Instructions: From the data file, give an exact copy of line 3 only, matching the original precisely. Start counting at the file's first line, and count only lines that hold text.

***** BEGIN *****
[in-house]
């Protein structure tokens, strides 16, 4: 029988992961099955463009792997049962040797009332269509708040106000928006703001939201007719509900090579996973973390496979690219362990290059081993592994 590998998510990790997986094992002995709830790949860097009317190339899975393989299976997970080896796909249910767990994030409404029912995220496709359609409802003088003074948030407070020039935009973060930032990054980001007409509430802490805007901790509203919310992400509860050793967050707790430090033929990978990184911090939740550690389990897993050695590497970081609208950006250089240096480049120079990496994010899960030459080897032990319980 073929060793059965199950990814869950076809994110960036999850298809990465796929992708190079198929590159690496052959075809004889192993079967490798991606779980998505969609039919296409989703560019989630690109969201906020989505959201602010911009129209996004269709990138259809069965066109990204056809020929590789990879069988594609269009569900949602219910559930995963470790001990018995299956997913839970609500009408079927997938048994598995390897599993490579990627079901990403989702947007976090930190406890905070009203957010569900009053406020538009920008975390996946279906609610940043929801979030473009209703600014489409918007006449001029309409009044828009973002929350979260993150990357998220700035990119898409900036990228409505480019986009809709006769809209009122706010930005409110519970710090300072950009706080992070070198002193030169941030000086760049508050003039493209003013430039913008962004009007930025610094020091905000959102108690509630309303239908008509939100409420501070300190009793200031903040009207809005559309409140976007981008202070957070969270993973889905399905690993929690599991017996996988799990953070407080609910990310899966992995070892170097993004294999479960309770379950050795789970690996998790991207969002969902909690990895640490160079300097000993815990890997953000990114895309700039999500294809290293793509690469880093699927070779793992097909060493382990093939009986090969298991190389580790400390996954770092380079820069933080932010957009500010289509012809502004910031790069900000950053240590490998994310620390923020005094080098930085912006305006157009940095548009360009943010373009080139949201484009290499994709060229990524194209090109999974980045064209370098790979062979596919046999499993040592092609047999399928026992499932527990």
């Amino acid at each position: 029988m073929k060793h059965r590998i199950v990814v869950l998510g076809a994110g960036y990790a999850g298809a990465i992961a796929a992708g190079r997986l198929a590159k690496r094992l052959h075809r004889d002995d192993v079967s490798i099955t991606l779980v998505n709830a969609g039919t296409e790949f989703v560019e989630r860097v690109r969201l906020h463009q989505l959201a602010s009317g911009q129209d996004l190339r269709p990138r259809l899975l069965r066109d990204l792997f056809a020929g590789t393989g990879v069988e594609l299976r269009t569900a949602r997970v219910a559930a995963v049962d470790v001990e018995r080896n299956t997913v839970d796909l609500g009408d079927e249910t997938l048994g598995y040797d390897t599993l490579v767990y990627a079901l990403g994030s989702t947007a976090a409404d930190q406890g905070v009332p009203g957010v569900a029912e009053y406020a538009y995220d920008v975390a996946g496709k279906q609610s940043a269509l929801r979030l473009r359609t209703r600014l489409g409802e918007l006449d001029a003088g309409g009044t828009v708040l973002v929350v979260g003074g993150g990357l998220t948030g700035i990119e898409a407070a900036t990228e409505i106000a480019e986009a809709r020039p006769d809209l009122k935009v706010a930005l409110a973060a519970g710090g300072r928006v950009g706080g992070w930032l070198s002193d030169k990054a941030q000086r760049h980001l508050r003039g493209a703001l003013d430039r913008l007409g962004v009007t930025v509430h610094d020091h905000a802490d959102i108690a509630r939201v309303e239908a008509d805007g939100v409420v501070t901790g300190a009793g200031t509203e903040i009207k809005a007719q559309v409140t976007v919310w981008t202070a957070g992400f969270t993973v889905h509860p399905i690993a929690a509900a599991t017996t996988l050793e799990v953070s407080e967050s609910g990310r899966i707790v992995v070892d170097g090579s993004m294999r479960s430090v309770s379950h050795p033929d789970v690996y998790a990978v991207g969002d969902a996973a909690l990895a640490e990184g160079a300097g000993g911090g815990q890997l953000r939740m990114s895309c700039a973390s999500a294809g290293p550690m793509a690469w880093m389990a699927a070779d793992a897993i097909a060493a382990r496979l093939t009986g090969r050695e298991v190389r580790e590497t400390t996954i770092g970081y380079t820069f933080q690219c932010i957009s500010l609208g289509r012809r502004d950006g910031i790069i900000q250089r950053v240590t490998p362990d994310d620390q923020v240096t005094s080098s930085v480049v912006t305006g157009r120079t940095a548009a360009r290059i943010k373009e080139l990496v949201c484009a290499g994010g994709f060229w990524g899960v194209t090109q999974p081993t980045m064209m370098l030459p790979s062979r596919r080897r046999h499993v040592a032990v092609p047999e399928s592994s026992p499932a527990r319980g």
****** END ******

């Amino acid at each position: 029988m073929k060793h059965r590998i199950v990814v869950l998510g076809a994110g960036y990790a999850g298809a990465i992961a796929a992708g190079r997986l198929a590159k690496r094992l052959h075809r004889d002995d192993v079967s490798i099955t991606l779980v998505n709830a969609g039919t296409e790949f989703v560019e989630r860097v690109r969201l906020h463009q989505l959201a602010s009317g911009q129209d996004l190339r269709p990138r259809l899975l069965r066109d990204l792997f056809a020929g590789t393989g990879v069988e594609l299976r269009t569900a949602r997970v219910a559930a995963v049962d470790v001990e018995r080896n299956t997913v839970d796909l609500g009408d079927e249910t997938l048994g598995y040797d390897t599993l490579v767990y990627a079901l990403g994030s989702t947007a976090a409404d930190q406890g905070v009332p009203g957010v569900a029912e009053y406020a538009y995220d920008v975390a996946g496709k279906q609610s940043a269509l929801r979030l473009r359609t209703r600014l489409g409802e918007l006449d001029a003088g309409g009044t828009v708040l973002v929350v979260g003074g993150g990357l998220t948030g700035i990119e898409a407070a900036t990228e409505i106000a480019e986009a809709r020039p006769d809209l009122k935009v706010a930005l409110a973060a519970g710090g300072r928006v950009g706080g992070w930032l070198s002193d030169k990054a941030q000086r760049h980001l508050r003039g493209a703001l003013d430039r913008l007409g962004v009007t930025v509430h610094d020091h905000a802490d959102i108690a509630r939201v309303e239908a008509d805007g939100v409420v501070t901790g300190a009793g200031t509203e903040i009207k809005a007719q559309v409140t976007v919310w981008t202070a957070g992400f969270t993973v889905h509860p399905i690993a929690a509900a599991t017996t996988l050793e799990v953070s407080e967050s609910g990310r899966i707790v992995v070892d170097g090579s993004m294999r479960s430090v309770s379950h050795p033929d789970v690996y998790a990978v991207g969002d969902a996973a909690l990895a640490e990184g160079a300097g000993g911090g815990q890997l953000r939740m990114s895309c700039a973390s999500a294809g290293p550690m793509a690469w880093m389990a699927a070779d793992a897993i097909a060493a382990r496979l093939t009986g090969r050695e298991v190389r580790e590497t400390t996954i770092g970081y380079t820069f933080q690219c932010i957009s500010l609208g289509r012809r502004d950006g910031i790069i900000q250089r950053v240590t490998p362990d994310d620390q923020v240096t005094s080098s930085v480049v912006t305006g157009r120079t940095a548009a360009r290059i943010k373009e080139l990496v949201c484009a290499g994010g994709f060229w990524g899960v194209t090109q999974p081993t980045m064209m370098l030459p790979s062979r596919r080897r046999h499993v040592a032990v092609p047999e399928s592994s026992p499932a527990r319980g």